We begin our analysis by considering the jurisdictional issues de novo. FDIC v. Oaklawn Apartments, 959 F.2d 170, 173 (10th Cir.1992). Because a judgment is void if the court that enters it lacks jurisdiction over either the subject matter of the action or the parties to the action, we have held that before entering a default judgment, a court has "an affirmative duty to look into its jurisdiction both over the subject matter and the parties." Williams v. Life Sav. & Loan, 802 F.2d 1200, 1202-03 (10th Cir.1986). This affirmative duty exists regardless of whether the parties are people or, in the case of actions in rem, inanimate objects such as pieces of real property.
I. In Rem Jurisdiction.
The exercise of in rem jurisdiction in a civil forfeiture case permits the court to adjudicate the rights of the government to the property as against the whole world. United States v. Certain Real & Personal Property Belonging to Hayes, 943 F.2d 1292, 1295 (11th Cir.1991). Traditionally, a court could obtain in rem jurisdiction only over property situated within its territorial borders. Pennington v. Fourth Nat'l Bank, 243 U.S. 269, 272, 37 S.Ct. 282, 283, 61 L.Ed. 713 (1917). Thus, venue for an in rem civil proceeding to forfeit property lies in the district
in which the property is found. 4 28 U.S.C. Sec. 1395(b).
In 1986, as part of the Anti-Drug Abuse Act of 1986, Pub.L. No. 99-570, 100 Stat. 3207, Congress expanded the venue for civil forfeiture actions arising out of money laundering activities as follows:
In addition to the venue provided for in section 1395 of title 28 or any other provision of law, in the case of property of a defendant charged with a violation that is the basis for forfeiture of the property under this section, a proceeding for forfeiture under this section may be brought in the judicial district in which the defendant owning such property is found or in the judicial district in which the criminal prosecution is brought.
The government relies on the provisions of Sec. 981(h) to support its argument that the district court had jurisdiction over the defendant property located in New Mexico because the underlying criminal prosecution was brought in the District of Colorado and, after his arrest, Austin also was brought into the District of Colorado. 5 Venue, however, is distinct from jurisdiction. United States v. Contents of Accounts Nos. 3034504504 & 144-07143, 971 F.2d 974, 980 (3d Cir.1992), cert. denied, --- U.S. ----, 113 S.Ct. 1580, 123 L.Ed.2d 148 (1993). Even if a district is the proper venue for a civil forfeiture action, the court cannot proceed unless it has jurisdiction over the defendant property. To obtain jurisdiction over the property, the court must be able to execute service of process on it. Id. at 980-81.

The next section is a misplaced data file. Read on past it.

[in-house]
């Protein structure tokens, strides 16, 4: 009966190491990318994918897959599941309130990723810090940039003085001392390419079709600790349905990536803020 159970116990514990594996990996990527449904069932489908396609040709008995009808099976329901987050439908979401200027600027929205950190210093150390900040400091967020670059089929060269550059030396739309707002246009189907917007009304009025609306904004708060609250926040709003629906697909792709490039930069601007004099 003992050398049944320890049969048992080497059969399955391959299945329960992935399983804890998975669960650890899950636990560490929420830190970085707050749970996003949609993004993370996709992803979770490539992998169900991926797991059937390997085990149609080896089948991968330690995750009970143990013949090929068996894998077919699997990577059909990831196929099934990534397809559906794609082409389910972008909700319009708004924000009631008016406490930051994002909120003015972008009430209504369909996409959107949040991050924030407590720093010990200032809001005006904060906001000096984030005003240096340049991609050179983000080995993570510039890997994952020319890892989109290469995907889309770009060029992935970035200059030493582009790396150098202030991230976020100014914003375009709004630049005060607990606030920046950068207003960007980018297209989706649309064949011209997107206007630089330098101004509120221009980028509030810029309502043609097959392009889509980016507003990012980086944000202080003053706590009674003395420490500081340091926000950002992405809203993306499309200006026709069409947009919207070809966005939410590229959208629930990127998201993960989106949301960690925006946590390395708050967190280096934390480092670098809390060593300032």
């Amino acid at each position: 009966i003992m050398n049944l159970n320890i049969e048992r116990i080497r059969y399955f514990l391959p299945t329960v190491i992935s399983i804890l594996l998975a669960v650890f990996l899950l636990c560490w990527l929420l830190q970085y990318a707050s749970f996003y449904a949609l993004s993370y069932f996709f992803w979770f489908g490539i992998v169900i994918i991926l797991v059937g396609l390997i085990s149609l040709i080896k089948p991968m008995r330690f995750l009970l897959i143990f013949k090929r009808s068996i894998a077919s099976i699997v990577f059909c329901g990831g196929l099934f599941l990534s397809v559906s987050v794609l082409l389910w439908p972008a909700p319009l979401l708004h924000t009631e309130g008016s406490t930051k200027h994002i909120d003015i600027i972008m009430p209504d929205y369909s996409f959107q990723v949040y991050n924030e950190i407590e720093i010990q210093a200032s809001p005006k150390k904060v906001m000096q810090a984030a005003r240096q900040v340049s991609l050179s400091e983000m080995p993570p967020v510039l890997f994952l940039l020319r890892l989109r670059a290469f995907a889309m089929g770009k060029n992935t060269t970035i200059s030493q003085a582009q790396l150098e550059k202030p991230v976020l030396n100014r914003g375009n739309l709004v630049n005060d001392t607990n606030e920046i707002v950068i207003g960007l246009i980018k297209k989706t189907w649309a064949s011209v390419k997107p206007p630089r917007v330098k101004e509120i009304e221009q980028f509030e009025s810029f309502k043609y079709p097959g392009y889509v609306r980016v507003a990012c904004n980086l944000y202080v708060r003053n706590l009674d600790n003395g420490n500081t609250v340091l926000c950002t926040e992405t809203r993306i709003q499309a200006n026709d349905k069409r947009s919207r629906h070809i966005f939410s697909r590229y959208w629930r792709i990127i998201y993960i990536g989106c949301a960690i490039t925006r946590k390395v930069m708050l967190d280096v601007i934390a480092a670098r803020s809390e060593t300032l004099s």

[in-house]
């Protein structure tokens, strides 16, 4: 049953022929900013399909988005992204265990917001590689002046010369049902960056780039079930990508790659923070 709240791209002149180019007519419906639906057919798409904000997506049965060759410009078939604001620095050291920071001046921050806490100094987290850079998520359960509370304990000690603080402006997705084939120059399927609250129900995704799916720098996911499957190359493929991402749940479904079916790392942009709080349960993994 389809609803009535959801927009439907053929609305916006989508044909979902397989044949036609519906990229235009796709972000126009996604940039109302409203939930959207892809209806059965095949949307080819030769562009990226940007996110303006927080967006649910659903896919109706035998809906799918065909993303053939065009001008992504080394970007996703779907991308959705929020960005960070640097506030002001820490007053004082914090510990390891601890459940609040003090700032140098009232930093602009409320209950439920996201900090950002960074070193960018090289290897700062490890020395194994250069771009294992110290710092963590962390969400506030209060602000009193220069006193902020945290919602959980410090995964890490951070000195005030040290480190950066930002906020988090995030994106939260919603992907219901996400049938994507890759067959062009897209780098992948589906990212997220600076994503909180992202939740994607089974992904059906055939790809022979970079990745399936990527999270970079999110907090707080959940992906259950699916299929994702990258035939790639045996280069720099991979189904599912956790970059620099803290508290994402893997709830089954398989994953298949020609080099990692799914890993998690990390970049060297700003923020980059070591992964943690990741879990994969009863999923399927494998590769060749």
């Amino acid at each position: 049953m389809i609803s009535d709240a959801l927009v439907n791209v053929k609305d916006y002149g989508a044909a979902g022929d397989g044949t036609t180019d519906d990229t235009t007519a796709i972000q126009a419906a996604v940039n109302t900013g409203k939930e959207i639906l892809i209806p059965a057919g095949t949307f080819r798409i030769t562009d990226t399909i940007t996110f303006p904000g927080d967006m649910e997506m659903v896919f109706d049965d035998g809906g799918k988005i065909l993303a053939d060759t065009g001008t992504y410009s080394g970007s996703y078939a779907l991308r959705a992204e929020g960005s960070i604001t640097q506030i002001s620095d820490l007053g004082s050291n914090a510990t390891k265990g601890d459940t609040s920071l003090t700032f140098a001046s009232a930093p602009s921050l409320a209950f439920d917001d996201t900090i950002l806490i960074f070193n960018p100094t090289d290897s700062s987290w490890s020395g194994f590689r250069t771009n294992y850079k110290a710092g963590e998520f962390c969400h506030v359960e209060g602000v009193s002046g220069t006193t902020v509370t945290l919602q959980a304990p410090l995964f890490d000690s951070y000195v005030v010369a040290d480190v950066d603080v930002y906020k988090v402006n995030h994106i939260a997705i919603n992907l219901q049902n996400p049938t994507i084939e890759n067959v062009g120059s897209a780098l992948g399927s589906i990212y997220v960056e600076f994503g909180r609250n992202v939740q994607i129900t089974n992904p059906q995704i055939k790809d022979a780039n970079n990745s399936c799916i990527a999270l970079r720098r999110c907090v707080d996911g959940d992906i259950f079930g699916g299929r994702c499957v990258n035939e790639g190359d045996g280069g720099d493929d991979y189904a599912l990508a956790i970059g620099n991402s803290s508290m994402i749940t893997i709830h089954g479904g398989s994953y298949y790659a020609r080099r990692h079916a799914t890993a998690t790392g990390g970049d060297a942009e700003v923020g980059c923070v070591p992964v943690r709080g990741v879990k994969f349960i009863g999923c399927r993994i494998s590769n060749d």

At the time the government filed its complaint and the district court sought to obtain jurisdiction over the property in New Mexico, Supplemental Rule E(3)(a) provided that "[p]rocess in rem and of maritime attachment and garnishment shall be served only within the district." By contrast, Fed.R.Civ.P. 4(f) provided that "[a]ll process other than a subpoena may be served anywhere within the territorial limits of the state in which the district court is held and, when authorized by a statute of the United States or by these rules, beyond the territorial limits of the state." 6 Even if the more expansive service provisions of Rule 4(f) applied, the district court could not execute service of process outside Colorado unless some federal statute authorized the court to do so.
The government contends that Sec. 981(h) is such a statute. In support of its position, the government relies on several district court cases holding that either Sec. 981(h) or 21 U.S.C. Sec. 881(j)--the counterpart to Sec. 981(h) in drug cases--authorizes nationwide service of process. United States v. 953 E. Sahara, 807 F.Supp. 581, 581 (D.Ariz.1992) (Sec. 981(h)); 7 United States v. Parcel I, Beginning at a Stake, 731 F.Supp. 1348, 1351 (S.D.Ill.1990) (Sec. 881(j)); United
States v. 2050 Brickell Ave., 681 F.Supp. 309, 314 (E.D.N.C.1988) (Sec. 881(j)).
In each of these cases, the district court acknowledged that Congress did not expressly provide for nationwide service of process in either Sec. 981(h) or Sec. 881(j), but determined that authority for nationwide service should be implied to give effect to the expanded venue provision. 953 E. Sahara, 807 F.Supp. at 585; Parcel I, 731 F.Supp. at 1351-52; 2050 Brickell Ave., 681 F.Supp. at 313-14.
At least two other courts, however, have declined to imply authority for nationwide service of process in these expanded venue provisions. Accounts Nos. 3034504504 & 144-07143, 971 F.2d at 982-83 (Sec. 981(h)); United States v. 11205 McPherson Lane, 754 F.Supp. 1483, 1487 (D.Nev.1991) (Sec. 881(j)). The following factors informed these...